Neighbours. Day five


Centre for the Aesthetic Revolution
Pablo León de la Barra (México)
Photo: Fabian Marti’s ‘Two Hotel’

There’s no more centre. The centre is everywhere. You are the centre. The centre is happening in the place where you are located. Create your own centre.

In the XVI century, Italian monk and philosopher Giordano Bruno affirmed “In the Universe, no centre and no circumference exist, but the centre is everywhere… Each world has its centre”, because of this he was burned by the inquisition. In another line of thought, at the beginning of the XXI century French philosopher Jacques Rancier concluded “There exists a specific sensory experience—the aesthetic—that holds the promise of both a new world of Art and a new life for individuals and the community.” Rancier relates this thought to an affirmation Shiller makes at the end of the fifteenth of his ‘Letters on the Aesthetic Education of Mankind’ where he declares that “Man is only completely human when he plays”. Following both this arguments, The Centre for the Aesthetic Revolution, regains playfulness as an aesthetic tool for revolution, and contests the prevalence of hegemonic centres of aesthetic control (New York, London, Berlin, etc), and their media vehicles (Frieze, Artforum, etc), in order to create a much more complex network of relationships, people, artists, exhibition and thought that goes beyond the traditional filters of artistic validation and beyond limiting regional and national representations, but also against international homogenization in an attempt to localize singularities and differences. The Centre for the Aesthetic Revolution is a blog, a travelogue, a diary of impressions, a history of recent exhibitions happening elsewhere beyond the official centres, a network that connects similar sensibilities.

Espacio Común

Espacio Común
Michelle Gratacós Arril (Puerto Rico)
Photo: Revista Area, Spring 2014. Puerto Rico

Espacio Común, recalls issues of gathering and common space, and architecture symbolic of socialist order and made little use of in the capitalist-ridden Island of Puerto Rico. The objective of this project is to induce a sense of shared ownership and responsibility towards the maintenance and upkeep of this historical building amongst the inhabitants and users of the space, and with that, feelings of self-determination.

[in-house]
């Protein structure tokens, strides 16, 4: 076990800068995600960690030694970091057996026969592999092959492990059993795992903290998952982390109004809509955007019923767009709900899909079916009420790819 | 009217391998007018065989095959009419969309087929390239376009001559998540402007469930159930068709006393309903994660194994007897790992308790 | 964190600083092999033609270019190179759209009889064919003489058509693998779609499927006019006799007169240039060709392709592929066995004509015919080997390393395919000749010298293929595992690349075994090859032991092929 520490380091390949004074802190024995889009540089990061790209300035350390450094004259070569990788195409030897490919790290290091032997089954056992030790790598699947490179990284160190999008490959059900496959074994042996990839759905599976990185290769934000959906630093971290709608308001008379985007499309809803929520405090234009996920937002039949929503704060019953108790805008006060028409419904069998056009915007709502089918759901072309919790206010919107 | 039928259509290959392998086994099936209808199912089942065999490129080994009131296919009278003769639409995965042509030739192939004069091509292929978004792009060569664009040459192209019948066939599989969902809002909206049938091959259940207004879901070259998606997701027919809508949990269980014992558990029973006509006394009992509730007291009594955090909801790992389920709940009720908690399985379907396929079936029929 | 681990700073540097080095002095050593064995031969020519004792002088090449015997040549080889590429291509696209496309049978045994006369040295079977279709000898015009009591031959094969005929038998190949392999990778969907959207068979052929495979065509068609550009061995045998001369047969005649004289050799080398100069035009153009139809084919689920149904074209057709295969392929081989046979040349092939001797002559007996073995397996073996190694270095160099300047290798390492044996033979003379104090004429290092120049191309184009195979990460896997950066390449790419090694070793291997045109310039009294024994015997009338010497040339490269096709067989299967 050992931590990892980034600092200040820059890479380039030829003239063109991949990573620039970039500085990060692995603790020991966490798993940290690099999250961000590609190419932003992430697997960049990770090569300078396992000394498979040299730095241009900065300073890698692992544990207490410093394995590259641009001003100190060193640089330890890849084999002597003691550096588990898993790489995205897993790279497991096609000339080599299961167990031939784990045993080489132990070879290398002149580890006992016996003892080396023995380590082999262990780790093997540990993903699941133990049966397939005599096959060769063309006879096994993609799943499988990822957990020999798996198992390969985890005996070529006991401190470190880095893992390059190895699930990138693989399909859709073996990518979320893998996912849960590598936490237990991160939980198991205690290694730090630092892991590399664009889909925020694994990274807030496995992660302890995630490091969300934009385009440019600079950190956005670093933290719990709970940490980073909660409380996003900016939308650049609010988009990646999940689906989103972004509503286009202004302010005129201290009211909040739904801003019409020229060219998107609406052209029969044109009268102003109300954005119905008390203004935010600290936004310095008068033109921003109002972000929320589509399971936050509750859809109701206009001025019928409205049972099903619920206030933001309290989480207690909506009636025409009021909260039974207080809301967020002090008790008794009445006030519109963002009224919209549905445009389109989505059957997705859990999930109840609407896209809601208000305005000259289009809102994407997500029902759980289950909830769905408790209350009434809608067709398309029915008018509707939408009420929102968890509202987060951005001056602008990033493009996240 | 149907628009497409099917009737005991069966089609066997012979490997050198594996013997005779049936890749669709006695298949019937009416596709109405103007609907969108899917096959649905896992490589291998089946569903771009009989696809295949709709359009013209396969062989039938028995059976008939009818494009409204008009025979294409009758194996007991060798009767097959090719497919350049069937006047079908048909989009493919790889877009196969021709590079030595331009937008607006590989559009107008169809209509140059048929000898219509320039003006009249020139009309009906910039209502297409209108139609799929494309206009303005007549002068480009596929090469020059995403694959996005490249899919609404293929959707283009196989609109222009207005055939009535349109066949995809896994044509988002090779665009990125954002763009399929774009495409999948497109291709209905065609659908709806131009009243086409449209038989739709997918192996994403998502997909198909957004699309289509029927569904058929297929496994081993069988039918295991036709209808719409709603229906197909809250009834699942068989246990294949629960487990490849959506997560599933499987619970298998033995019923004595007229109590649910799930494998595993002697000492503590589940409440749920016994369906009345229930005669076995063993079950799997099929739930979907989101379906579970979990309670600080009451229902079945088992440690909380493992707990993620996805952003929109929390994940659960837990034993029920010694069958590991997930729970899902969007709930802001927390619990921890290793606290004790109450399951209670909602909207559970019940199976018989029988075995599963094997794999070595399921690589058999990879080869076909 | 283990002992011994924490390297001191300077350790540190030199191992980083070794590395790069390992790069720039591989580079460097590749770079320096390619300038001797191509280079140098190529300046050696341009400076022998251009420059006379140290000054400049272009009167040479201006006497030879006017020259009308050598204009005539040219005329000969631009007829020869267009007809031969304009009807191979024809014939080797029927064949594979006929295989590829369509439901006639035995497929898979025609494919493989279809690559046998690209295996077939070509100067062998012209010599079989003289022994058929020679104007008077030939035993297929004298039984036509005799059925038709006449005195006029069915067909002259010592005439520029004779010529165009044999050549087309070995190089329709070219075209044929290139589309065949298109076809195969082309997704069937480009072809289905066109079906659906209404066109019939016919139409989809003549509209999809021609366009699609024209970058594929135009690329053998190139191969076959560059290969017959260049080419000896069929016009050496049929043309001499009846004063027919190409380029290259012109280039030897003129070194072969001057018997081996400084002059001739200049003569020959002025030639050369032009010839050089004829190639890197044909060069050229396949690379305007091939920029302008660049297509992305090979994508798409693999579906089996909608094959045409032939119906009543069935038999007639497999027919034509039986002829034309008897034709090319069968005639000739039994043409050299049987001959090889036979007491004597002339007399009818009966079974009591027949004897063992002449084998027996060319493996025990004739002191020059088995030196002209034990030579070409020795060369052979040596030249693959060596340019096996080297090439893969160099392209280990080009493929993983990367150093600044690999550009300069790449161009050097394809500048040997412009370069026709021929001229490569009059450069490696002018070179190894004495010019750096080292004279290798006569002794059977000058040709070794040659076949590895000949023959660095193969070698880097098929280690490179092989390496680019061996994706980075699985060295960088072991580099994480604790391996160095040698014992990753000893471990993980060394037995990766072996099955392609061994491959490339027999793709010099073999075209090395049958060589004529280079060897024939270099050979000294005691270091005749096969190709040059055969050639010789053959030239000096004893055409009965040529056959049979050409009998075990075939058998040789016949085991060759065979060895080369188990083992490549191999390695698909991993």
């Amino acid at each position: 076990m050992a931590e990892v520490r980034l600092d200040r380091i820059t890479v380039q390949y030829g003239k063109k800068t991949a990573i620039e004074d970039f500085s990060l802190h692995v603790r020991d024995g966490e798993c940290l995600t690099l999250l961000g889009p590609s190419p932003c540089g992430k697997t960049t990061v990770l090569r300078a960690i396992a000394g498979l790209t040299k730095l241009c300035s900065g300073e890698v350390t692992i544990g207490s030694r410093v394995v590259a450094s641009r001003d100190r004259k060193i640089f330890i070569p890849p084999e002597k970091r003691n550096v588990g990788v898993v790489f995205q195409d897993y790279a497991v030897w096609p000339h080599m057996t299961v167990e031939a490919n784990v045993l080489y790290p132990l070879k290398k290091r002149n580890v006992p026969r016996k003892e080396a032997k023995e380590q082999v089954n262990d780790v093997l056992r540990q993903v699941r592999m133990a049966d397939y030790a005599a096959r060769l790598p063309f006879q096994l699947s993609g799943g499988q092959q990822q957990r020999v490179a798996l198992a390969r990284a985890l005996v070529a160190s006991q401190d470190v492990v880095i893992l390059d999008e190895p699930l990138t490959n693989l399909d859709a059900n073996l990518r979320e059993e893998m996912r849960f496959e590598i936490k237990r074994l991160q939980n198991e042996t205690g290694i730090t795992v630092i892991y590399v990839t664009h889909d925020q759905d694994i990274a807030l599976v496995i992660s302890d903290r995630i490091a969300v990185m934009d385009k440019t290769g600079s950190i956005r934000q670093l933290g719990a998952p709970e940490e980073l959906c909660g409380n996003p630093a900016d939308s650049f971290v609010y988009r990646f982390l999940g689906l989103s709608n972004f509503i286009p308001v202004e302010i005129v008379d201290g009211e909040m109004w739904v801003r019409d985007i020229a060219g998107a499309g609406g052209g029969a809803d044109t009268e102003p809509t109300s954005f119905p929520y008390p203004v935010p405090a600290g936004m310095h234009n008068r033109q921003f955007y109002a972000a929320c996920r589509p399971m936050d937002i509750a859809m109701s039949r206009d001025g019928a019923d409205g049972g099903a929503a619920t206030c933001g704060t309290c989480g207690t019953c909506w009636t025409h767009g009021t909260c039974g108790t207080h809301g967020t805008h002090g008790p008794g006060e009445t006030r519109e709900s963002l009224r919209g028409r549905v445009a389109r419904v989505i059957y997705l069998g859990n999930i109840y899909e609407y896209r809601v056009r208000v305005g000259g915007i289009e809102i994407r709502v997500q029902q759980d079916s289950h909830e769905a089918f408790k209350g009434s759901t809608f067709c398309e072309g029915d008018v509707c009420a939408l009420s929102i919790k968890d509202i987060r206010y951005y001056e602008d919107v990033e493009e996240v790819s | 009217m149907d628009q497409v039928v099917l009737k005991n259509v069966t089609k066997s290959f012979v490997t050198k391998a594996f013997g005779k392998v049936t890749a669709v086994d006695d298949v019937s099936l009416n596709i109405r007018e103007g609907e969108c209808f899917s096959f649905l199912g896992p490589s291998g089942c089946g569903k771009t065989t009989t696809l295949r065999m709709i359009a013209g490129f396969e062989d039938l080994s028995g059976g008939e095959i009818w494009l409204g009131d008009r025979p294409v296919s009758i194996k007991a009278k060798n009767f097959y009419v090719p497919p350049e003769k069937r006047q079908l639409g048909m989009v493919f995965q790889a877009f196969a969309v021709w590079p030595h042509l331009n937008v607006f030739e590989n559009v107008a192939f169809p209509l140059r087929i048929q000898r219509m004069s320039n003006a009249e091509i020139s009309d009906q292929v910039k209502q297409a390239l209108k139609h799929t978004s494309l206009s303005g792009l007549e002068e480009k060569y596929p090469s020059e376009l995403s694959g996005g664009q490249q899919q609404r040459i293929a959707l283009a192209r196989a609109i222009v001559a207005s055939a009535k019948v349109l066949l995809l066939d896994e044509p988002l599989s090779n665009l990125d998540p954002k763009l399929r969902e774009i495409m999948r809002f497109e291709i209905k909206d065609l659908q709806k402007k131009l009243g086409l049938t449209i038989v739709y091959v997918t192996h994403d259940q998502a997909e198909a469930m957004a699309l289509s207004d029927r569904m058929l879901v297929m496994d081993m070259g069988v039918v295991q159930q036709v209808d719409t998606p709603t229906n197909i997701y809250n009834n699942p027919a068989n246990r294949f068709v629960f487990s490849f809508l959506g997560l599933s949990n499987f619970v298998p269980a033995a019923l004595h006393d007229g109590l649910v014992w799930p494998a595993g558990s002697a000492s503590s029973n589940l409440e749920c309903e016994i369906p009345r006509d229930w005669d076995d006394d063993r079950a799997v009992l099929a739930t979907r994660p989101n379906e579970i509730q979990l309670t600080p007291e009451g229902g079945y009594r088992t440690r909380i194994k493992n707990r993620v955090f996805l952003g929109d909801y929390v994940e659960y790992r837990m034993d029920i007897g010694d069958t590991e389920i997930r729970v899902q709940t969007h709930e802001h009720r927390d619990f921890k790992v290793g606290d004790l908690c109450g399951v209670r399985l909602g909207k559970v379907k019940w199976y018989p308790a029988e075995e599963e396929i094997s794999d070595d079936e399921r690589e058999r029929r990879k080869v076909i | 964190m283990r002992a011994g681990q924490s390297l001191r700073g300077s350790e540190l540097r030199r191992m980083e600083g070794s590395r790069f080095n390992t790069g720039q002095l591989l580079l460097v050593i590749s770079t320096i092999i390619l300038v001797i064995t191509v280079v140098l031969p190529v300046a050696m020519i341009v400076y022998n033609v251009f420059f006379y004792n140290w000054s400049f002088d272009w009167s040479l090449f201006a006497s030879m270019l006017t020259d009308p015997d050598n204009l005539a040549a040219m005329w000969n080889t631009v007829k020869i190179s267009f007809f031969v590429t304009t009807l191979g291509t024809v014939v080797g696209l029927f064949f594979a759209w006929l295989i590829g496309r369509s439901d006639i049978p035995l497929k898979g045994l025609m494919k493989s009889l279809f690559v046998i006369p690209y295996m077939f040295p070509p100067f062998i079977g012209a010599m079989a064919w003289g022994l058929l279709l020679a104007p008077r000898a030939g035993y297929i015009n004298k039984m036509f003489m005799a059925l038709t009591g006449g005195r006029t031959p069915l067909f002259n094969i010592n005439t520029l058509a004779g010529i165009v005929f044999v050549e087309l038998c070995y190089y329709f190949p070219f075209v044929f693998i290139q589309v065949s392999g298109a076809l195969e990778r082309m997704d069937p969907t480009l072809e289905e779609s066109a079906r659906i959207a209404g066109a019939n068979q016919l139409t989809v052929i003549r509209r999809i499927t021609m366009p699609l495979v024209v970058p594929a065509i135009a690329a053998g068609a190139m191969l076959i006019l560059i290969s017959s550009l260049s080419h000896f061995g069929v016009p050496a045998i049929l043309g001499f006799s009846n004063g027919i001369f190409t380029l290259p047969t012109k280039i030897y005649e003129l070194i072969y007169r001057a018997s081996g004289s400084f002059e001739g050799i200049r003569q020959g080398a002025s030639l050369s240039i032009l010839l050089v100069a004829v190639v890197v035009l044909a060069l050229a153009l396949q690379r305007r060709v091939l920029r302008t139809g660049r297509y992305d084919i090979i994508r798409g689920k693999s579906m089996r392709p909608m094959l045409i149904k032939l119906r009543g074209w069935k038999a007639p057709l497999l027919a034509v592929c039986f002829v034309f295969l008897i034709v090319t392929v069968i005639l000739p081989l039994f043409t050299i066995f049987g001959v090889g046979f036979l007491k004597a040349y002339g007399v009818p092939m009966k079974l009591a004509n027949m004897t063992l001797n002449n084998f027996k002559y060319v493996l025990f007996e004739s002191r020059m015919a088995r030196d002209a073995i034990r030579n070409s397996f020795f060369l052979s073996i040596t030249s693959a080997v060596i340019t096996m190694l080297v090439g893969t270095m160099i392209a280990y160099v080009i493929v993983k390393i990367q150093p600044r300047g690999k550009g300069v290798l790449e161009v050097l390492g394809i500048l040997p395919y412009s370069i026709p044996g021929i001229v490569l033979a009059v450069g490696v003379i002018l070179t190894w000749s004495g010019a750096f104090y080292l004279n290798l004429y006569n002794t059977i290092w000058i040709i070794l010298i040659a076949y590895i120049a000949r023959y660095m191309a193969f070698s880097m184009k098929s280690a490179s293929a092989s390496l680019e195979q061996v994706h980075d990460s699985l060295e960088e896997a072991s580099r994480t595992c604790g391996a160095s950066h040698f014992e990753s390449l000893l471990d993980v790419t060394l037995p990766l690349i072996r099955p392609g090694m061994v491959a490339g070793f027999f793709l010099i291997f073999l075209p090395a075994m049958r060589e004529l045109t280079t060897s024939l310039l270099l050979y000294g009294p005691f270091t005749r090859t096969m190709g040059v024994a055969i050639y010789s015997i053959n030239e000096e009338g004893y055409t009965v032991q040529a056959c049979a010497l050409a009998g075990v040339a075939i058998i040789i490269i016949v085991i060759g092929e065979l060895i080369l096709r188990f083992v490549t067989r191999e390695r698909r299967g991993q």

Espacio Común, in an effort to reach it’s goal, has ideated “Adopta una silla”– an economic system that supports the restoration of rescued chairs and the fabrication of new chairs based on the original design of the chairs and cushionings. The chairs that are being rescued are typical designs that in the 50’s inhabited most balconies on the Island of Puerto Rico.


Buró de Intervenciones Públicas –BIP-
Stefan Benchoam and Christian Ochaita (Guatemala)

The Buró de Intervenciones Públicas (BIP) is a collaborative project by Stefan Benchoam and Christian Ochaita that originated as a direct response to the lack of public spaces and infrastructures for recreation and socialization in Guatemala City, Guatemala. Their work incorporates various elements of architecture, art, design, and urbanism, hoping to modify the way in which citizens relate with the open spaces of their cities.

Their projects encourage the use of public spaces through playful elements and unusual occurrences, to critically address the widespread criminalisation of citizens basic rights to gather in the public space during Guatemala’s violent civil war (which officially lasted thirty six years).

Additionally, BIP’s interventions can be read as Situationist gestures that generate reflection and debate about their city, and are often times developed through their collaboration with other artists, collectives and people in general. Each one is presented as a viable solution to the lack of initiative from the municipal and central government agencies.


Ignacio Mallol, Ramón Zafrani y Johann Wolfschoon (Panamá)
Photo: Pilar Echezarreta Installation, Mundo Minúsculo, Espacio Junta.

JUNTA is a platform that intends to generate dialogue, interaction
and confrontation of ideas through exhibition, talks, workshops and events
that compliment architectural, cultural and social heritage.

We focus on an innovative approach towards architecture, art and design.
We look to expand awareness, as well as to drive the development
of contemporary architectural discourse.

JUNTA aims to be an active and permanent channel of communication
that promotes the engagement of professionals, students, organizations, educational entities, artists and community members.

We are a public space open to thought, expression and discussion.